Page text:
This Week in Business: A Brexit Battering, and Mark Zuckerberg Plays Defense

This Week in Business: A Brexit Battering, and Mark Zuckerberg Plays Defense

- in Automotive

Need a break from impeachment season? Here’s a quick catch-up on what happened this week on the business and tech fronts, and the news to know heading into Monday.

CreditGiacomo Bagnara

Prime Minister Boris Johnson finally managed to cobble together a new Brexit deal with the European Union last week, three months after his “do or die” promise to get Britain out of the E.U. by the Oct. 31 deadline. Markets were temporarily buoyed by investors’ optimism that the plan could actually get a nod from Parliament. But British lawmakers promptly dashed those hopes on Saturday, when they rejected Mr. Johnson’s proposal and brought the whole mess back to square one. Three possibilities remain: a no-deal exit from the European Union, which could be economically disastrous; a second referendum on whether to leave at all; or a general election that could put new leaders in power.

President Trump will host the next Group of 7 summit in June at Trump National Doral, his luxury resort near Miami. The choice of venue reignites questions about a conflict of interest: Is it O.K. for Mr. Trump to request that other countries pay for rooms at one of his own properties? Since taking office, he has denied making any profits from the Trump Organization — but the company has not disclosed its profits for the last several years, so who really knows? Critics say the decision potentially violates the emoluments clauses of the Constitution, which prohibit government officials (like, say, the sitting president) from accepting gifts or payments from foreign governments.

A Boeing pilot who worked on the technology for the 737 Max plane admitted in 2016 that there was a problem with a new automated system — and that he had lied, “unknowingly,” he says — to the Federal Aviation Administration about it. That was more than two years before two of the 737 Max aircraft crashed and killed 346 people, resulting in the whole fleet being grounded. Now that transcripts of the pilot’s messages have been made public, the F.A.A. is demanding to know why Boeing didn’t provide them earlier. The Department of Justice is still conducting a criminal investigation of who’s at fault for the jets’ faulty systems.

CreditGiacomo Bagnara

The monthlong strike at General Motors, which has shut down over 30 auto factories, could be resolved soon. The United Automobile Workers union said on Wednesday that it had reached a tentative agreement with G.M. that would increase wages and provide a better way for temporary workers to become full-time. And not a moment too soon. Analysts say G.M. has hemorrhaged about $2 billion since the strike started, and the almost 50,000 striking workers have gone without their regular paycheck. But the proposed deal isn’t finalized yet, and G.M. has held fast on several key points. (It won’t reopen several plants that it recently idled, for instance.)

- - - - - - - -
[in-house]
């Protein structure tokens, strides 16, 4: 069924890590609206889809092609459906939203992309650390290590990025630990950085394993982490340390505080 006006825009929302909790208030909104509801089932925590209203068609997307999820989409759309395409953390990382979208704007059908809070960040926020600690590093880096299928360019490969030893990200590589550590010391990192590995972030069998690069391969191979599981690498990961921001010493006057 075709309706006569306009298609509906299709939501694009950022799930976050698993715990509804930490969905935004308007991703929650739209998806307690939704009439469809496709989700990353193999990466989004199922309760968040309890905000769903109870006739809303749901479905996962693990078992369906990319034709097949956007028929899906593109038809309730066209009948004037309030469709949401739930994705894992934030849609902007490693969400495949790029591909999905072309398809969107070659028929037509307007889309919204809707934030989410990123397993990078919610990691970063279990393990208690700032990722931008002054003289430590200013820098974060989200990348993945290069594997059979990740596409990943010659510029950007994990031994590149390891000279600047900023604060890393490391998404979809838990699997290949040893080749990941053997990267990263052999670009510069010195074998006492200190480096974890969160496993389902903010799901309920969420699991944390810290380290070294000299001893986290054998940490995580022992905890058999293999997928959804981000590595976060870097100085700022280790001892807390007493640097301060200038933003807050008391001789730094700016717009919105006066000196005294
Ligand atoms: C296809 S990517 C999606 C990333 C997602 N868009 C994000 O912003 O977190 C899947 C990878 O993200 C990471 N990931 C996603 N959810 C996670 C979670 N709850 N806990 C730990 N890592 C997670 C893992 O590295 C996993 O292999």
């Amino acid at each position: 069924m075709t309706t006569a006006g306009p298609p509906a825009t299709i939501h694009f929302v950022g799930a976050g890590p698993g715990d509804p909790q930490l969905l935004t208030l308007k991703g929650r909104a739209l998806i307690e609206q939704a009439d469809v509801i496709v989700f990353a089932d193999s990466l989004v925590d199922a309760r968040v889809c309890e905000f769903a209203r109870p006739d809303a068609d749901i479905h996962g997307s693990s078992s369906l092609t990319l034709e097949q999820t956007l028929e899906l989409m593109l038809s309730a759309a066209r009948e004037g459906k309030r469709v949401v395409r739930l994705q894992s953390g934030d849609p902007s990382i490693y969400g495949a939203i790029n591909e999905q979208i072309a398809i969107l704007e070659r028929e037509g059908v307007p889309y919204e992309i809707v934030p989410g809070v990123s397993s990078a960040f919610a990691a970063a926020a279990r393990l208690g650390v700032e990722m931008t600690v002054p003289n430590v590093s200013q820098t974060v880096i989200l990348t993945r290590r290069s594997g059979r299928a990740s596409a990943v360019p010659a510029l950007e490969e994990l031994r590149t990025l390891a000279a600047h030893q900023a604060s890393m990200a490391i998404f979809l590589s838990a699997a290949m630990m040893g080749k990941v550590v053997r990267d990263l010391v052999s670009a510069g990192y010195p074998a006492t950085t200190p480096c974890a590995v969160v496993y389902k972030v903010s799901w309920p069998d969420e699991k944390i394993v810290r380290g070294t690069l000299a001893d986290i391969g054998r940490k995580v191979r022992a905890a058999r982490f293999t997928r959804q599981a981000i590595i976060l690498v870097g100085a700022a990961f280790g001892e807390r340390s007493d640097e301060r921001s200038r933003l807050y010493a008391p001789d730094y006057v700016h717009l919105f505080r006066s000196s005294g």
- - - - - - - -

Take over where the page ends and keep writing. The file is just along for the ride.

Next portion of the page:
Facebook’s chief executive, Mark Zuckerberg, will appear before Congress on Wednesday to defend Libra, the company’s proposed cryptocurrency, which has been met with skepticism since Day 1 and is now losing backers left and right. Mr. Zuckerberg is also fighting accusations that his platform is enabling the spread of misinformation. The company announced last month that it wouldn’t moderate or fact-check politicians’ ads or content, saying free speech was in the public interest. “People having the power to express themselves at scale is a new kind of force in the world,” Mr. Zuckerberg said last week. No one’s arguing with him there — but what kind of force it is remains up for debate.

The ratty pea green sweater that Kurt Cobain wore for Nirvana’s famous 1993 performance on MTV’s “Unplugged” will be auctioned at New York’s Hard Rock Cafe this Friday. Unwashed since Mr. Cobain wore it last (gross), the mohair-blend cardigan has been carefully preserved in tissue paper, complete with a cigarette burn, a spot where a button should be and several mysterious stains. It was last sold four years ago for just under $114,000, and auctioneers now expect it to fetch about $300,000.

Uber laid off 350 employees last week, its third round of cuts in recent months, as it struggles to curtail losses after a disappointing initial public offering earlier this year. Speaking of troubled companies, Juul has now suspended all sales of its fruit-flavored e-cigarettes in the United States, both online and in stores, as the death toll of vaping-related lung illnesses rose to 33. On a brighter note, NASA’s first all-female spacewalk finally happened on Friday, after a spacesuit snafu delayed plans to do it earlier this year. (At the time, the space station did not have enough suits in the right sizes for the female astronauts.)

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